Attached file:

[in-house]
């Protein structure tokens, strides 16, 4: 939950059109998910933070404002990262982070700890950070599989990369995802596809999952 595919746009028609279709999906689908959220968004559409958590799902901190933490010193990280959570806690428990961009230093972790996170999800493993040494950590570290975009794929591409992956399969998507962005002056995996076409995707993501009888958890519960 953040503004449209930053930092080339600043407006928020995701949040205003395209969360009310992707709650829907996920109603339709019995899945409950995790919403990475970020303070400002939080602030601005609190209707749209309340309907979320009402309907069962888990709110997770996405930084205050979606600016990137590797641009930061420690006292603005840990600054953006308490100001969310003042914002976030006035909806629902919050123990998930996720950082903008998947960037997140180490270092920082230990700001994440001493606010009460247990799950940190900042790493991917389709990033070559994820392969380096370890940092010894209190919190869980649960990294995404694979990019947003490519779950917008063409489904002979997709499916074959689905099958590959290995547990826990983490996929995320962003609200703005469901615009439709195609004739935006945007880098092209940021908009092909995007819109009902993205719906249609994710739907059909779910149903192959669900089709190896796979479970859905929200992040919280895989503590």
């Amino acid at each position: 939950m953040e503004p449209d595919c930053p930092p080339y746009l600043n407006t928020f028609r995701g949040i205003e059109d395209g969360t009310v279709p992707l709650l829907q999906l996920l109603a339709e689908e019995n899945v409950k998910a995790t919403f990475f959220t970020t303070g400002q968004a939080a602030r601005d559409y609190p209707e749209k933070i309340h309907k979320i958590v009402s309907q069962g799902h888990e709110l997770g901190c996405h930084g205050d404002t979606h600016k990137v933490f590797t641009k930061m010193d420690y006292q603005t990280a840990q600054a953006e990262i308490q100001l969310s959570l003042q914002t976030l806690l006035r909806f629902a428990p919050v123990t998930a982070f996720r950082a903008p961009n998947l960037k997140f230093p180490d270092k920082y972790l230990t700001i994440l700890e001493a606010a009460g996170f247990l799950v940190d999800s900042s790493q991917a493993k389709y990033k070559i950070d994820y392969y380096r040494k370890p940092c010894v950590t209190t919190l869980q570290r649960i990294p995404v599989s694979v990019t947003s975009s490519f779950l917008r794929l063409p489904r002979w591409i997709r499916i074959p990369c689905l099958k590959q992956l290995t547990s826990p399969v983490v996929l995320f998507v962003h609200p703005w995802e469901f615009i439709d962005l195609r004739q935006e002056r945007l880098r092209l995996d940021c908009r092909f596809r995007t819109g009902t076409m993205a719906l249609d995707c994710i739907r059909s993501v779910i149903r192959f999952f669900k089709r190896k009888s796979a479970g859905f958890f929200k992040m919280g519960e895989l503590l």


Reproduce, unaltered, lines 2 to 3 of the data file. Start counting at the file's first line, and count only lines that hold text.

């Protein structure tokens, strides 16, 4: 939950059109998910933070404002990262982070700890950070599989990369995802596809999952 595919746009028609279709999906689908959220968004559409958590799902901190933490010193990280959570806690428990961009230093972790996170999800493993040494950590570290975009794929591409992956399969998507962005002056995996076409995707993501009888958890519960 953040503004449209930053930092080339600043407006928020995701949040205003395209969360009310992707709650829907996920109603339709019995899945409950995790919403990475970020303070400002939080602030601005609190209707749209309340309907979320009402309907069962888990709110997770996405930084205050979606600016990137590797641009930061420690006292603005840990600054953006308490100001969310003042914002976030006035909806629902919050123990998930996720950082903008998947960037997140180490270092920082230990700001994440001493606010009460247990799950940190900042790493991917389709990033070559994820392969380096370890940092010894209190919190869980649960990294995404694979990019947003490519779950917008063409489904002979997709499916074959689905099958590959290995547990826990983490996929995320962003609200703005469901615009439709195609004739935006945007880098092209940021908009092909995007819109009902993205719906249609994710739907059909779910149903192959669900089709190896796979479970859905929200992040919280895989503590």
């Amino acid at each position: 939950m953040e503004p449209d595919c930053p930092p080339y746009l600043n407006t928020f028609r995701g949040i205003e059109d395209g969360t009310v279709p992707l709650l829907q999906l996920l109603a339709e689908e019995n899945v409950k998910a995790t919403f990475f959220t970020t303070g400002q968004a939080a602030r601005d559409y609190p209707e749209k933070i309340h309907k979320i958590v009402s309907q069962g799902h888990e709110l997770g901190c996405h930084g205050d404002t979606h600016k990137v933490f590797t641009k930061m010193d420690y006292q603005t990280a840990q600054a953006e990262i308490q100001l969310s959570l003042q914002t976030l806690l006035r909806f629902a428990p919050v123990t998930a982070f996720r950082a903008p961009n998947l960037k997140f230093p180490d270092k920082y972790l230990t700001i994440l700890e001493a606010a009460g996170f247990l799950v940190d999800s900042s790493q991917a493993k389709y990033k070559i950070d994820y392969y380096r040494k370890p940092c010894v950590t209190t919190l869980q570290r649960i990294p995404v599989s694979v990019t947003s975009s490519f779950l917008r794929l063409p489904r002979w591409i997709r499916i074959p990369c689905l099958k590959q992956l290995t547990s826990p399969v983490v996929l995320f998507v962003h609200p703005w995802e469901f615009i439709d962005l195609r004739q935006e002056r945007l880098r092209l995996d940021c908009r092909f596809r995007t819109g009902t076409m993205a719906l249609d995707c994710i739907r059909s993501v779910i149903r192959f999952f669900k089709r190896k009888s796979a479970g859905f958890f929200k992040m919280g519960e895989l503590l």